One day I was invited to a neighbors house for tea. While I drank my warm, unpasteurized, unhomogenized, whole milk, I was informed that only uneducated people have more than one or two children, the school we had chosen for our daughters was sub-par, our generator was too noisy and polluting, and the furniture that had been provided for us was cheap and tacky. Oddly, we have not become bosom buddies.

Even at our favorite restaurant we are not safe. There is a Chinese restaurant here that we love. Mr. Smith and I generally go there for our date night. It always starts well, they bring us menus. We peruse the menu and choose what we would like to try. Then the waiter comes with a pad in hand as if he is going to take our order. He listens politely and sometimes even writes things down. At this point, he informs us why our order is wrong and what he will order instead. Someday I am going to ask why they bother giving us menus.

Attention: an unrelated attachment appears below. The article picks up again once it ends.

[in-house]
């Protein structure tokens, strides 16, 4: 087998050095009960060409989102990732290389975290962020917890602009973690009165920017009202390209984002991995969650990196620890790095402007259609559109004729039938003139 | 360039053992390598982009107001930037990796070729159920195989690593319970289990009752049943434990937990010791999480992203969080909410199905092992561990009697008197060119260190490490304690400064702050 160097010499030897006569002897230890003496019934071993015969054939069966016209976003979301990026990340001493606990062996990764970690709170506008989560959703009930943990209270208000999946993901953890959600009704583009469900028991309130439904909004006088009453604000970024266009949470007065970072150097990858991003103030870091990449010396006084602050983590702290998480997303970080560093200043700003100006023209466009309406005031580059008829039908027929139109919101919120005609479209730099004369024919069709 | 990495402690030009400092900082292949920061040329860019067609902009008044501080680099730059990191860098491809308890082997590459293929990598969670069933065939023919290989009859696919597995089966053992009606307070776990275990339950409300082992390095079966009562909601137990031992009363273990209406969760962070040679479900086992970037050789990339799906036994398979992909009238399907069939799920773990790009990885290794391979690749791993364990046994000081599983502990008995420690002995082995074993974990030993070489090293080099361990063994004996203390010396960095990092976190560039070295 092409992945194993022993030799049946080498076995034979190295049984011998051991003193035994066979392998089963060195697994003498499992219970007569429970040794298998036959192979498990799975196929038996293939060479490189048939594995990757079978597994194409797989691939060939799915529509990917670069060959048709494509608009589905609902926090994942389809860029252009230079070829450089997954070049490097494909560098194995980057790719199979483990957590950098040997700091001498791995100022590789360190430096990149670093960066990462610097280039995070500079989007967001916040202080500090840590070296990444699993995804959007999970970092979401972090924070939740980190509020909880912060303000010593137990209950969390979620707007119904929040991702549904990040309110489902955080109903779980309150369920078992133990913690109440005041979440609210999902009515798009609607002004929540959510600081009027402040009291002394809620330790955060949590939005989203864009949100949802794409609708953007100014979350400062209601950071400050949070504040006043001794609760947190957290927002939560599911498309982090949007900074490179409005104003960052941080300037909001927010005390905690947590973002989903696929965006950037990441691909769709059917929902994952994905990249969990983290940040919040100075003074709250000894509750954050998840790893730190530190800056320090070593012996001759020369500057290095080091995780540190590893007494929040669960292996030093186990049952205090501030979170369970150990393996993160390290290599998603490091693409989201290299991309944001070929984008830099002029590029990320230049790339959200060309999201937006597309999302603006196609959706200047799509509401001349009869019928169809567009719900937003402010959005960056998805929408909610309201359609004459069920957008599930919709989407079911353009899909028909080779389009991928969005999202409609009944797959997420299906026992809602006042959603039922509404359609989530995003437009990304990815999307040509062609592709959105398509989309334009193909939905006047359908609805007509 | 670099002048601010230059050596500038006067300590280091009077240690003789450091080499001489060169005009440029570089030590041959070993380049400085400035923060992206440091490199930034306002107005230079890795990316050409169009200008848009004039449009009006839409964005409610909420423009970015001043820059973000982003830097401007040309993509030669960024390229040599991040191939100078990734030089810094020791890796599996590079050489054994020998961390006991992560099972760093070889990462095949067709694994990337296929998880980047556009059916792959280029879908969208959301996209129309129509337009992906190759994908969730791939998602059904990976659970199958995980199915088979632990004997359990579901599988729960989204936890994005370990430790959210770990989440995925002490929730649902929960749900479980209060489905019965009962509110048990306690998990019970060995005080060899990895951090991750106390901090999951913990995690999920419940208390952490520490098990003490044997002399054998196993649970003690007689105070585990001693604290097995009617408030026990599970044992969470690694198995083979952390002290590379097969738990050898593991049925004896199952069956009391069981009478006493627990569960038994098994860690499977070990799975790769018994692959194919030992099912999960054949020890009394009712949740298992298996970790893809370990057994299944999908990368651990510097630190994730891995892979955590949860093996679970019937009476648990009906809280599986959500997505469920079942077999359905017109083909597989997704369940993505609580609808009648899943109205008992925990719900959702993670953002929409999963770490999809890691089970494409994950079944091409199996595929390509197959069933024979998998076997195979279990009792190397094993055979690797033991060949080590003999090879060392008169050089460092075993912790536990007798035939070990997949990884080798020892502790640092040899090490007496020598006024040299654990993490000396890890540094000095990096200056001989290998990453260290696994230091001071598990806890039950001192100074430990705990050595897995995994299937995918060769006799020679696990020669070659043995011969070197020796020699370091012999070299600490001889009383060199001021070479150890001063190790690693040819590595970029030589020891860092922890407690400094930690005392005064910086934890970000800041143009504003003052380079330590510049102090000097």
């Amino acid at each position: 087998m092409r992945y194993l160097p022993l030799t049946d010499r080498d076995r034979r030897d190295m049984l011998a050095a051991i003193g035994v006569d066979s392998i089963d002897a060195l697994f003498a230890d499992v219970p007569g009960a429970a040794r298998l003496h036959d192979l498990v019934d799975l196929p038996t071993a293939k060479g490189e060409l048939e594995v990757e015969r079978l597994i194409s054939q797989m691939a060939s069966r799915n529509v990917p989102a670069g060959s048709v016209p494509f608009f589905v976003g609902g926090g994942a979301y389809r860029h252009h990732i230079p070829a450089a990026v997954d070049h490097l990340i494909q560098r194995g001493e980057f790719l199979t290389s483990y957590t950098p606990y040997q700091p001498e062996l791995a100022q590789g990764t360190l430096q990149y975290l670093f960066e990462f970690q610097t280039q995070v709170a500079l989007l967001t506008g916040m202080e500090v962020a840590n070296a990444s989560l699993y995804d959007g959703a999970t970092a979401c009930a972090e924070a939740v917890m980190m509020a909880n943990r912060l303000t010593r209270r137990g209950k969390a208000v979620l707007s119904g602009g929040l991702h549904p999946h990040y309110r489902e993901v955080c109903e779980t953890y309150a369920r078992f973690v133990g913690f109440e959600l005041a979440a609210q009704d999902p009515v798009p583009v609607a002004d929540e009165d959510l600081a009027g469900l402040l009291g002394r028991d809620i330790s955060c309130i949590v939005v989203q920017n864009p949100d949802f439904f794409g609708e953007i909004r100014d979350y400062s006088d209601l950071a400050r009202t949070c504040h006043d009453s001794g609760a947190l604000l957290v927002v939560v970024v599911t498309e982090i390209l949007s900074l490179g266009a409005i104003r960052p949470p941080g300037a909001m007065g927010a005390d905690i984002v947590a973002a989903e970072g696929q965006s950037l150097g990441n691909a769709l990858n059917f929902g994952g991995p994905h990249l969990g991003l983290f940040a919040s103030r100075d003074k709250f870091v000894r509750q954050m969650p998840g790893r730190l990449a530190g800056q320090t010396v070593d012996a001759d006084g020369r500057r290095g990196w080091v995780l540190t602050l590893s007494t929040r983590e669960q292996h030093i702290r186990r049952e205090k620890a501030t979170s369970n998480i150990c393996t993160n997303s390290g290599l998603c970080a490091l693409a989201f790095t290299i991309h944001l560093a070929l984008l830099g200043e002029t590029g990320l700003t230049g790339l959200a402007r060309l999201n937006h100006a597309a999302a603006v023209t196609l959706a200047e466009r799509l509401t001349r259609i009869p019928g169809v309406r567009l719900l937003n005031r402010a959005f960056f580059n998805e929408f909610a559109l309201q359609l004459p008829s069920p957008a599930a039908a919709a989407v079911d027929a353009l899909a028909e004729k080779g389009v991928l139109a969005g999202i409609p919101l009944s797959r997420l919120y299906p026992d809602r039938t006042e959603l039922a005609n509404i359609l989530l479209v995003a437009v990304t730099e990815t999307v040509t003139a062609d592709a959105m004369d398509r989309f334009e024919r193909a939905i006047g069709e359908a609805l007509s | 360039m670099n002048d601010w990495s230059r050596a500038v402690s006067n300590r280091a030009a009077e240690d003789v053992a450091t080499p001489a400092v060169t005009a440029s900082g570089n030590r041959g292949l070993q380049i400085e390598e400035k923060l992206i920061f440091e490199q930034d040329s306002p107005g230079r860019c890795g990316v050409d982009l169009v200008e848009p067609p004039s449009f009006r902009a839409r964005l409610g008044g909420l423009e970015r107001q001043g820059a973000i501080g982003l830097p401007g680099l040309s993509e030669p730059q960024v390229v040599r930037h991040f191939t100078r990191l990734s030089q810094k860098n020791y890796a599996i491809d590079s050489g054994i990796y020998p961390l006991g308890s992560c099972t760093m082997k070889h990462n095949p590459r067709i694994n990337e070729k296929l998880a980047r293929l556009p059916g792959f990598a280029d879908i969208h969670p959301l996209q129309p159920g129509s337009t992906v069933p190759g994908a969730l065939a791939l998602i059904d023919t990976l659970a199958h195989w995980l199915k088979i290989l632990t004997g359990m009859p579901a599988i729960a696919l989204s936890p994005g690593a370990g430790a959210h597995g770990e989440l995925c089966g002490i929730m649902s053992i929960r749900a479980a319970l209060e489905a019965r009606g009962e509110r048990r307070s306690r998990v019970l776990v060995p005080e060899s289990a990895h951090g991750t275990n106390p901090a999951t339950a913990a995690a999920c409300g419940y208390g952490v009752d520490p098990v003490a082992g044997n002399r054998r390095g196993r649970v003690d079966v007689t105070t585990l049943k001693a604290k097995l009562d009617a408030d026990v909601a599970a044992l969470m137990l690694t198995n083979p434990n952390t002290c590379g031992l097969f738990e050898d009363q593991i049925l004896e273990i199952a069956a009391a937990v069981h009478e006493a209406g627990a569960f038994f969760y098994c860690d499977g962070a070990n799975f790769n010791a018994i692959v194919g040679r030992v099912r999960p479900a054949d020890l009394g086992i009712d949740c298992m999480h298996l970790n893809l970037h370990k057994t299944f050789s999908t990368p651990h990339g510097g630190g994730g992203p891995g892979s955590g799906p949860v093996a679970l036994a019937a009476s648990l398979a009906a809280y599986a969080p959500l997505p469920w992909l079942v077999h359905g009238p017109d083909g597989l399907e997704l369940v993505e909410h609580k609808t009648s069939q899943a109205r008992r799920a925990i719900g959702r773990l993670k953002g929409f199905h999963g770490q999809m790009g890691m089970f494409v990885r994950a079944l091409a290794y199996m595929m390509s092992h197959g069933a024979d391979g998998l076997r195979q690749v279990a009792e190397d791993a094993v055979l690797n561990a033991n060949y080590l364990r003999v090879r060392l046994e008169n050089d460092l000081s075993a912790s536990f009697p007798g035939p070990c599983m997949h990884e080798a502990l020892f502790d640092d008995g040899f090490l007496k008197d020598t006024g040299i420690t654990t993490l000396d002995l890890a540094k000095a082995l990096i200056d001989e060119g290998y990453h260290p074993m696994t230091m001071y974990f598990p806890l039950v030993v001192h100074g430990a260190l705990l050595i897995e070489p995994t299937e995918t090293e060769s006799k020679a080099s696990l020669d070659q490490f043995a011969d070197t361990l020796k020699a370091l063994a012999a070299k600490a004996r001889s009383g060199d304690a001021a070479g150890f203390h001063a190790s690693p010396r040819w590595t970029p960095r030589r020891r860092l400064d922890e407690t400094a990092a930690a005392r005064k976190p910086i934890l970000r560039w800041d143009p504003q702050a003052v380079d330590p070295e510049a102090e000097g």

I can only hope that this habit of brutal honesty has not rubbed off on my children, as if kids aren't embarrassingly honest enough. This could make for some awkward moments when we return to the US.